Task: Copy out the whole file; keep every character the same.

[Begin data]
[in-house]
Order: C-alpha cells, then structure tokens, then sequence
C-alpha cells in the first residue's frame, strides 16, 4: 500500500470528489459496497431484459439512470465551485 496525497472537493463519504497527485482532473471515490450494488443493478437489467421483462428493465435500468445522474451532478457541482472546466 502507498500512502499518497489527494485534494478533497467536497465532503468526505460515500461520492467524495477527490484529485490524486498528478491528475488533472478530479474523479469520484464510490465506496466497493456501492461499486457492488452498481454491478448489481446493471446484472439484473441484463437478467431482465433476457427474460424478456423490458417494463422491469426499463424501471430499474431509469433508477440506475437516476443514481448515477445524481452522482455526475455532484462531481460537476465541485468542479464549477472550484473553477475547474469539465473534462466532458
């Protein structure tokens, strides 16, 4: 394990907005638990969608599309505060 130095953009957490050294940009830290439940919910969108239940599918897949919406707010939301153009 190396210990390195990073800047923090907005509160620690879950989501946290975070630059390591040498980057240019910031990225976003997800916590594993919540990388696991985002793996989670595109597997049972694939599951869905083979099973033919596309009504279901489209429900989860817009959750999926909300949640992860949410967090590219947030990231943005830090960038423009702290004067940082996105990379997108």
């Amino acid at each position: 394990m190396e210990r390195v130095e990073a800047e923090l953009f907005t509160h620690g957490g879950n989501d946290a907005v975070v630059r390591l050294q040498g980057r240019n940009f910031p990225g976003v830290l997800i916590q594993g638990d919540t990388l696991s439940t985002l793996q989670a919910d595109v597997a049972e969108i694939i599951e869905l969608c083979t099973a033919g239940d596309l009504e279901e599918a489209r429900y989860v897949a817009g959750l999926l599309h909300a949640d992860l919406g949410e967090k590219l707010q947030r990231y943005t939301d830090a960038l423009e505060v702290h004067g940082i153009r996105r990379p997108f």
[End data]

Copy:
[in-house]
Order: C-alpha cells, then structure tokens, then sequence
C-alpha cells in the first residue's frame, strides 16, 4: 500500500470528489459496497431484459439512470465551485 496525497472537493463519504497527485482532473471515490450494488443493478437489467421483462428493465435500468445522474451532478457541482472546466 502507498500512502499518497489527494485534494478533497467536497465532503468526505460515500461520492467524495477527490484529485490524486498528478491528475488533472478530479474523479469520484464510490465506496466497493456501492461499486457492488452498481454491478448489481446493471446484472439484473441484463437478467431482465433476457427474460424478456423490458417494463422491469426499463424501471430499474431509469433508477440506475437516476443514481448515477445524481452522482455526475455532484462531481460537476465541485468542479464549477472550484473553477475547474469539465473534462466532458
């Protein structure tokens, strides 16, 4: 394990907005638990969608599309505060 130095953009957490050294940009830290439940919910969108239940599918897949919406707010939301153009 190396210990390195990073800047923090907005509160620690879950989501946290975070630059390591040498980057240019910031990225976003997800916590594993919540990388696991985002793996989670595109597997049972694939599951869905083979099973033919596309009504279901489209429900989860817009959750999926909300949640992860949410967090590219947030990231943005830090960038423009702290004067940082996105990379997108």
């Amino acid at each position: 394990m190396e210990r390195v130095e990073a800047e923090l953009f907005t509160h620690g957490g879950n989501d946290a907005v975070v630059r390591l050294q040498g980057r240019n940009f910031p990225g976003v830290l997800i916590q594993g638990d919540t990388l696991s439940t985002l793996q989670a919910d595109v597997a049972e969108i694939i599951e869905l969608c083979t099973a033919g239940d596309l009504e279901e599918a489209r429900y989860v897949a817009g959750l999926l599309h909300a949640d992860l919406g949410e967090k590219l707010q947030r990231y943005t939301d830090a960038l423009e505060v702290h004067g940082i153009r996105r990379p997108f």